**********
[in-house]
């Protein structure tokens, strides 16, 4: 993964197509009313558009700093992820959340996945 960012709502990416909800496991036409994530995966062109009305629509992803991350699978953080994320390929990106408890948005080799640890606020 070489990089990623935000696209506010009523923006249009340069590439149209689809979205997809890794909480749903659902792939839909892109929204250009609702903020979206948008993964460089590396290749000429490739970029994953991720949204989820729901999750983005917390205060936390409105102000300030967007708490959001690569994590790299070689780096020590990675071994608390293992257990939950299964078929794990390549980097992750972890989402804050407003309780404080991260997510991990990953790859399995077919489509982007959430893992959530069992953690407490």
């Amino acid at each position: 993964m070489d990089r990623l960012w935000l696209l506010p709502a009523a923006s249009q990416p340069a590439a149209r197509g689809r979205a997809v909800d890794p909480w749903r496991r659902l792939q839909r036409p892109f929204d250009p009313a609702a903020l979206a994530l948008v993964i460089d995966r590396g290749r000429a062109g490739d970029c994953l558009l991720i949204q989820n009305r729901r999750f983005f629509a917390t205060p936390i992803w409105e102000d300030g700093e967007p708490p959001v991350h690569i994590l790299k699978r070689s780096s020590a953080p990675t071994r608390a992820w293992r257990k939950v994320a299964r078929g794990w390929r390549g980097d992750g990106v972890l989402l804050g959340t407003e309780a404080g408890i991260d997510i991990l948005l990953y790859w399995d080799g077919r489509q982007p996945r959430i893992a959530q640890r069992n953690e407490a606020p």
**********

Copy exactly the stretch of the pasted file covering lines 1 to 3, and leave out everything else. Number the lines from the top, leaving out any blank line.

[in-house]
């Protein structure tokens, strides 16, 4: 993964197509009313558009700093992820959340996945 960012709502990416909800496991036409994530995966062109009305629509992803991350699978953080994320390929990106408890948005080799640890606020 070489990089990623935000696209506010009523923006249009340069590439149209689809979205997809890794909480749903659902792939839909892109929204250009609702903020979206948008993964460089590396290749000429490739970029994953991720949204989820729901999750983005917390205060936390409105102000300030967007708490959001690569994590790299070689780096020590990675071994608390293992257990939950299964078929794990390549980097992750972890989402804050407003309780404080991260997510991990990953790859399995077919489509982007959430893992959530069992953690407490």
């Amino acid at each position: 993964m070489d990089r990623l960012w935000l696209l506010p709502a009523a923006s249009q990416p340069a590439a149209r197509g689809r979205a997809v909800d890794p909480w749903r496991r659902l792939q839909r036409p892109f929204d250009p009313a609702a903020l979206a994530l948008v993964i460089d995966r590396g290749r000429a062109g490739d970029c994953l558009l991720i949204q989820n009305r729901r999750f983005f629509a917390t205060p936390i992803w409105e102000d300030g700093e967007p708490p959001v991350h690569i994590l790299k699978r070689s780096s020590a953080p990675t071994r608390a992820w293992r257990k939950v994320a299964r078929g794990w390929r390549g980097d992750g990106v972890l989402l804050g959340t407003e309780a404080g408890i991260d997510i991990l948005l990953y790859w399995d080799g077919r489509q982007p996945r959430i893992a959530q640890r069992n953690e407490a606020p």